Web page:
PyVisA: Visualization and Analysis of Path Sampling results

In this example, we are going to familiarize with the use of PyVisA. Every examples reported in the website can be used to generate the data to feed the analysis.

PyVisA is composed by two units: a compressor tool and a visualization tool (NB. the latter requires the additional installation of PyQt5). Both units can be executed directly via the pyretisanalyse command or used as a Python library.

We illustrate here the usage of PyVisA components as a command line.

Please remember that, since clusters might not support GUI ad the relative packages (e.g. PyQt5), we opted to not include PyQt5 as a prerequisite for PyRETIS and PyVisA. This means that, to operate the GUI visualizer tool of PyVisA, PyQt5 has to be manually installed, e.g. via pip.


The compressor tool can be executed with:

pyretisanalyse -i <input_file> -pyvisa-cmp

where the <input_file> is the same file (.rst) used to execute the PyRETIS simulations.

PyVisA will read, for each folder, the energy and the order parameter files. It will check the consistency and the integrity of each file and discard eventual corrupted data. The compressor tool will then generate a binary file, .hdf5 by default, where all the input files are condensed, compressed and organized such to simplify the following post-processing operations.

The compressor tool indicates eventual file inconsistencies, e.g. corrupted files or not corresponding cycles. This situation might happen when the simulation data have been produced by multiple machines and/or by multiple independent runs.

Terminal output of the compressor tool

Fig. 46 A report on the reading and consistency check for each ensemble and for each file is provided by the compressor tool.

The source files are not touched by this operation. If the data consistency is very low, a manual check would be thus required to import the data.


The visualization tool can be executed with:

pyretisanalyse -i <input_file> -pyvisa

where the <input_file> can either be the .rst PyRETIS input file or the compressed file generated by the compressor tool (.hdf5 or .pickle).

PyVisA GUI has two main panels: data and plotting.

PyVisA data selection panel

Fig. 47 Data panel: select the plotting type and data sub-set.

The plot types are defined by:

  • Plot type: select the Matplot plot type and the number of dimensions to use. When plotting density maps, path weighting of accepted trajectories is an option.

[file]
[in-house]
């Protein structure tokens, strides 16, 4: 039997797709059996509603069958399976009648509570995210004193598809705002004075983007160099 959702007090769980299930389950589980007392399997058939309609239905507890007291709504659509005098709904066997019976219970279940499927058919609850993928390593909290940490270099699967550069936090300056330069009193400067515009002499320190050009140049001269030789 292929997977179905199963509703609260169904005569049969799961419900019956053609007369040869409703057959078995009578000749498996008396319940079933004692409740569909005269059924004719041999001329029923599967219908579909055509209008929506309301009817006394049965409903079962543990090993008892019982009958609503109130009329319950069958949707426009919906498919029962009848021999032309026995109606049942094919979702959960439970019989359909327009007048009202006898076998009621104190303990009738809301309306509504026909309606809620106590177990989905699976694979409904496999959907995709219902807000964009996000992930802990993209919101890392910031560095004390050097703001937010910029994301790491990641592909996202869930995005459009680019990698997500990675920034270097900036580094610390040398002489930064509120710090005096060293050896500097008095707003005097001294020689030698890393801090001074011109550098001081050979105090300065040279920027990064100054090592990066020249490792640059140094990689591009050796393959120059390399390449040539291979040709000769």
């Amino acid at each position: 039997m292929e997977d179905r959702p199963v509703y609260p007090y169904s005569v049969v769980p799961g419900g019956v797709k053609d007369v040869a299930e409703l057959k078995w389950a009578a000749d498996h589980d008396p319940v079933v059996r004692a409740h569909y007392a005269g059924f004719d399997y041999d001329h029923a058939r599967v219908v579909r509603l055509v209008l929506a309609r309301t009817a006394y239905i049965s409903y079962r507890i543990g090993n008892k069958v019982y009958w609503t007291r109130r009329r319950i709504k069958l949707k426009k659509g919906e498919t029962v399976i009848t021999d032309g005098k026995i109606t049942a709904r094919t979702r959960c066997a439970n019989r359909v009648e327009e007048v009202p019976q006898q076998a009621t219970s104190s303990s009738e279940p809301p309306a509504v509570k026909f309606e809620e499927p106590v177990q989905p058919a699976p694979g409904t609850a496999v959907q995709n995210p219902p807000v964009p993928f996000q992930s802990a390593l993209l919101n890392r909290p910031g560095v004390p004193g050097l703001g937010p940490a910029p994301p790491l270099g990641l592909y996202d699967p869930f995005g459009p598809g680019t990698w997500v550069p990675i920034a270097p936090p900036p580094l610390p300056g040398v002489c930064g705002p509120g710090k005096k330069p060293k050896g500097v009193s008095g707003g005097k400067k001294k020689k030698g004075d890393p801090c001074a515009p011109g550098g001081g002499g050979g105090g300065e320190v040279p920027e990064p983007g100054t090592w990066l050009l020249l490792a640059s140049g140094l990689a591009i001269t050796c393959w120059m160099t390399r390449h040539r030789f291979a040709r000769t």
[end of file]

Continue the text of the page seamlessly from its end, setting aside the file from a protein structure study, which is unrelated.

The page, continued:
Data sub-sets selection

Data selection and manipulation criteria are:

  • x, y, z: list of OPs, cycles and timesteps. Also, y, z allows the selection of the kinetic, potential, and total energy (kinetic+potential).
  • Folder: choose ensemble number or select all of them.
  • Paths: accepted (’ACC’), rejected (’REJ’) or both (’BOTH’).
  • Cycles: select the minimum and maximum cycle number, where a cycle is a Monte Carlo move, i.e. a trajectory for each ensemble.
  • Data shift: shift the x - y data. It can be userful in the case of cyclic OP like angle or dihedral.
  • Interfaces: toggle interface lines (2D plot) or planes (3D plot) It requires that x is the main order parameter (OP1).
  • Reg. line: plot a linear regression line and report its slope, intercept and r–squared values.
  • Resolution: number of pixels or grid–points to use for density, surface plot types. For scatter plots, it controls the dot size.


PyVisA plotting preferences panel

Fig. 48 Plotting panel: select the various plotting preferences.

From the GUI, without reloading the data, it is possible to manipulate the picture. The options are:

  • Colormap: the colormaps to use for the plot.
  • xmin/xmax: minimum and maximum x–values in the plot.
  • ymin/ymax: minimum and maximum y–values in the plot.
  • Save: save the figure in a .png file.
  • Font size, Titles/Axes: the font size of plot titles and axis labels.
  • Show titles/labels: display the plot titles and axis labels.

Data handling

Further options can be accessed from the drop-down panel labeled **File**.

PyVisA file operations

Fig. 49 A drop-down menu for file operations.

The drop-down menu contains a few options:

  • Data Loading: re-load the simulation compressed data.

  • Data Saving: save the simulation data, (e.g. use the compressor tool) in a .hdf5 or .pickle format.

  • Figure save: save the current data selection/picture. Several options are here available. To further facilitate data handling, PyVisA can save the selected data in very different ways. The idea is to minimize user efforts in data manipulation. In all the following selections, the file name is automatically generated to contain all the information for (manually) reconstructing the plot.

    The figure’s data can be saved in:

    • Raw format: .txt file. Other visualization software can directly be used (e.g. xmgrace, gnuplot).
    • JSON format: .json file. This allows users to directly access to the numbers corresponding to a plot and/or load them via the JSON package.

    The figure’s object can be saved in:

    • .hdf5: a versatile compressed format that can be loaded also by other programming languages (e.g. R).
    • .pickle: a standard Python compressed file. It requires the pickle python package.

    The figure itself can be saved as:

    • figure.png: .png file.
    • a Python program is generated to reproduce the selected plot from the compressed data simply by typing python <>.


A large variety of plots can thus be generated via PyVisA. The respective data can be saved in different formats to further facilitate post-processing and analysis in different programming languages. By storing the data as a pandas dataframe, other packages can be direcly used to perform statistical analysis on the results (i.e. sklearn, scipy). A direct implementation of some of the most promising statistical analysis for path sampling in PyVisA is currently under development (PCA analisys and clustering).